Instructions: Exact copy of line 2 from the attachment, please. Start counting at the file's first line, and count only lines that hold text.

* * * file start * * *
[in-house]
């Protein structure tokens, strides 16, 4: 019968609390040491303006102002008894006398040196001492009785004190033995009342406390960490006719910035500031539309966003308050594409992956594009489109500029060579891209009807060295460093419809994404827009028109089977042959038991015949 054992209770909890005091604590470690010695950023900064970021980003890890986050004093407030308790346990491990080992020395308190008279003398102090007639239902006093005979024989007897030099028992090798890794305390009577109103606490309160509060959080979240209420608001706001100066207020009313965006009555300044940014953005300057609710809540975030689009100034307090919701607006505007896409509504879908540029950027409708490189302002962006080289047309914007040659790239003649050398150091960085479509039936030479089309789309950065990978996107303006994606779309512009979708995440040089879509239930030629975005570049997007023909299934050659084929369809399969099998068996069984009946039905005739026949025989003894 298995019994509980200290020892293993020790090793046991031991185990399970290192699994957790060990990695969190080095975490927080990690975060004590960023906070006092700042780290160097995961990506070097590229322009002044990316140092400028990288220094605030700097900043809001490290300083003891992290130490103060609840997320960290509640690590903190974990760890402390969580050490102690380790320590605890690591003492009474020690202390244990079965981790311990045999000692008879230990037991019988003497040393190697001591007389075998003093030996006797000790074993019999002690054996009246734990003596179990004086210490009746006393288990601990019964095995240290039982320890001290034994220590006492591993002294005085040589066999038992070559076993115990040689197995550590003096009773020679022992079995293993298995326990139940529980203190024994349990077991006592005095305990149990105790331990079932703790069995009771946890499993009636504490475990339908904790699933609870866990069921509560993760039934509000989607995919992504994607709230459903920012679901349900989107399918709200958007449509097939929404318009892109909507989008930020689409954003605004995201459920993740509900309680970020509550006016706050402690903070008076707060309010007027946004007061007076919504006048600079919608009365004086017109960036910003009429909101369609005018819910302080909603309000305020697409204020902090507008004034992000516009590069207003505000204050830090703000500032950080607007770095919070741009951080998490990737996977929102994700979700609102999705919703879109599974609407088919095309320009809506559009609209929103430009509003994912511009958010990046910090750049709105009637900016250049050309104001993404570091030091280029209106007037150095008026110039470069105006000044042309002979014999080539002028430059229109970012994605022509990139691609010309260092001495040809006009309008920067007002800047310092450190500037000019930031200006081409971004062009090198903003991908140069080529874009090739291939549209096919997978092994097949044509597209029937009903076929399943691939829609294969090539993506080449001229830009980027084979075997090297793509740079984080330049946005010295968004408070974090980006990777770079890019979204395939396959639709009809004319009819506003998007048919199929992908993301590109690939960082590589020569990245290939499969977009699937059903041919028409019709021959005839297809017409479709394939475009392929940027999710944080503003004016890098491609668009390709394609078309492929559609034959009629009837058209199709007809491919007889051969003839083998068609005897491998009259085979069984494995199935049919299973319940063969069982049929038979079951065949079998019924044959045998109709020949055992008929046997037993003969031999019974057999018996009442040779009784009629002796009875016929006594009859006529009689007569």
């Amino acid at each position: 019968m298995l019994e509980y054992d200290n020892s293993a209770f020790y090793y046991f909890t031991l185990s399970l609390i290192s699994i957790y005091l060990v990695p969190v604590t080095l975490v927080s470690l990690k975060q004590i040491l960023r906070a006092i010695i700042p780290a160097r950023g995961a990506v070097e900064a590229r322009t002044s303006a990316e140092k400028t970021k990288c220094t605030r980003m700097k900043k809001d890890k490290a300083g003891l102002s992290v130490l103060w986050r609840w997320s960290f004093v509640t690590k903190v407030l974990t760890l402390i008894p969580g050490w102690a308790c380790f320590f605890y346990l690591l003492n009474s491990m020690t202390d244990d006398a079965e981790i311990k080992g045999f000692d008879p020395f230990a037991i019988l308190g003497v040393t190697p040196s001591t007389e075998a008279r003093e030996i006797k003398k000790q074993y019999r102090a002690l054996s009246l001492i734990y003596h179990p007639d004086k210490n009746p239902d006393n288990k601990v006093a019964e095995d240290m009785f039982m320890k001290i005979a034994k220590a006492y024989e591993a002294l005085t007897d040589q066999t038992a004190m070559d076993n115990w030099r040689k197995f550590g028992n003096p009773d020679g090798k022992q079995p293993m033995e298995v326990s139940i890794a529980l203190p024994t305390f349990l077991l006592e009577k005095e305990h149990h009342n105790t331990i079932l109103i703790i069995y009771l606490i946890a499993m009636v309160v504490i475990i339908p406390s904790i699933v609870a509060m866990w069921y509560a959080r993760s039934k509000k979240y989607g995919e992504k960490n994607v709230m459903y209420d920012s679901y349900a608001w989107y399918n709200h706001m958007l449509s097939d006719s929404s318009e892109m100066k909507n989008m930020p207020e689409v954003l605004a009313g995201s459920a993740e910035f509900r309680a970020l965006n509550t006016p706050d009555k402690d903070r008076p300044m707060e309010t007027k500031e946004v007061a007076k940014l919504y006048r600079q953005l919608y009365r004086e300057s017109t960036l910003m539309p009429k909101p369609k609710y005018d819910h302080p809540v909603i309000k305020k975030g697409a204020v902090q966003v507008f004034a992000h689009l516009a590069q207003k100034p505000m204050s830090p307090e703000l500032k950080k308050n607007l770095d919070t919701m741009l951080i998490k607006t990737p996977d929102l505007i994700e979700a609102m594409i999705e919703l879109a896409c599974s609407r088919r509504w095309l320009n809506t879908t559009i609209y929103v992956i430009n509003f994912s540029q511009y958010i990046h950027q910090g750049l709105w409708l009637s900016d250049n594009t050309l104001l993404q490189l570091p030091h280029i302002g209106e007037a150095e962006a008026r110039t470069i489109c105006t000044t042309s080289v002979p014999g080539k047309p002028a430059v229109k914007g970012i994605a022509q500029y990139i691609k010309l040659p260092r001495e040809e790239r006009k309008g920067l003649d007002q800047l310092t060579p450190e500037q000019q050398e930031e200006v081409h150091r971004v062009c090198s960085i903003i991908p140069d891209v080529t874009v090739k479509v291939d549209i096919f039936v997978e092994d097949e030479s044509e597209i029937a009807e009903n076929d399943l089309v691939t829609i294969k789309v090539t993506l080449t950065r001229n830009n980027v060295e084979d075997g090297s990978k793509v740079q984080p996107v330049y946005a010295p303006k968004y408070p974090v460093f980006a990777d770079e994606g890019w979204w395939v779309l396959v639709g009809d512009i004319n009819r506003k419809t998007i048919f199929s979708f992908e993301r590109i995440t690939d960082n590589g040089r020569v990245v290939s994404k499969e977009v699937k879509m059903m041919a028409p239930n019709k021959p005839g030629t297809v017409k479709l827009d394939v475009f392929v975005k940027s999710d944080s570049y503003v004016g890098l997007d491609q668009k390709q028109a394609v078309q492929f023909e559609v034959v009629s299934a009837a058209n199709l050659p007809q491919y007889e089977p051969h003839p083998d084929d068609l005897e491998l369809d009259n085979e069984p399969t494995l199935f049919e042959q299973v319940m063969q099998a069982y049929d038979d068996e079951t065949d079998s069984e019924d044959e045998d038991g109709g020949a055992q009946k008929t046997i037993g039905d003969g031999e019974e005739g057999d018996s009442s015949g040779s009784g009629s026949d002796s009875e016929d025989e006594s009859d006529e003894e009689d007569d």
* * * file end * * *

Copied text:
């Protein structure tokens, strides 16, 4: 019968609390040491303006102002008894006398040196001492009785004190033995009342406390960490006719910035500031539309966003308050594409992956594009489109500029060579891209009807060295460093419809994404827009028109089977042959038991015949 054992209770909890005091604590470690010695950023900064970021980003890890986050004093407030308790346990491990080992020395308190008279003398102090007639239902006093005979024989007897030099028992090798890794305390009577109103606490309160509060959080979240209420608001706001100066207020009313965006009555300044940014953005300057609710809540975030689009100034307090919701607006505007896409509504879908540029950027409708490189302002962006080289047309914007040659790239003649050398150091960085479509039936030479089309789309950065990978996107303006994606779309512009979708995440040089879509239930030629975005570049997007023909299934050659084929369809399969099998068996069984009946039905005739026949025989003894 298995019994509980200290020892293993020790090793046991031991185990399970290192699994957790060990990695969190080095975490927080990690975060004590960023906070006092700042780290160097995961990506070097590229322009002044990316140092400028990288220094605030700097900043809001490290300083003891992290130490103060609840997320960290509640690590903190974990760890402390969580050490102690380790320590605890690591003492009474020690202390244990079965981790311990045999000692008879230990037991019988003497040393190697001591007389075998003093030996006797000790074993019999002690054996009246734990003596179990004086210490009746006393288990601990019964095995240290039982320890001290034994220590006492591993002294005085040589066999038992070559076993115990040689197995550590003096009773020679022992079995293993298995326990139940529980203190024994349990077991006592005095305990149990105790331990079932703790069995009771946890499993009636504490475990339908904790699933609870866990069921509560993760039934509000989607995919992504994607709230459903920012679901349900989107399918709200958007449509097939929404318009892109909507989008930020689409954003605004995201459920993740509900309680970020509550006016706050402690903070008076707060309010007027946004007061007076919504006048600079919608009365004086017109960036910003009429909101369609005018819910302080909603309000305020697409204020902090507008004034992000516009590069207003505000204050830090703000500032950080607007770095919070741009951080998490990737996977929102994700979700609102999705919703879109599974609407088919095309320009809506559009609209929103430009509003994912511009958010990046910090750049709105009637900016250049050309104001993404570091030091280029209106007037150095008026110039470069105006000044042309002979014999080539002028430059229109970012994605022509990139691609010309260092001495040809006009309008920067007002800047310092450190500037000019930031200006081409971004062009090198903003991908140069080529874009090739291939549209096919997978092994097949044509597209029937009903076929399943691939829609294969090539993506080449001229830009980027084979075997090297793509740079984080330049946005010295968004408070974090980006990777770079890019979204395939396959639709009809004319009819506003998007048919199929992908993301590109690939960082590589020569990245290939499969977009699937059903041919028409019709021959005839297809017409479709394939475009392929940027999710944080503003004016890098491609668009390709394609078309492929559609034959009629009837058209199709007809491919007889051969003839083998068609005897491998009259085979069984494995199935049919299973319940063969069982049929038979079951065949079998019924044959045998109709020949055992008929046997037993003969031999019974057999018996009442040779009784009629002796009875016929006594009859006529009689007569």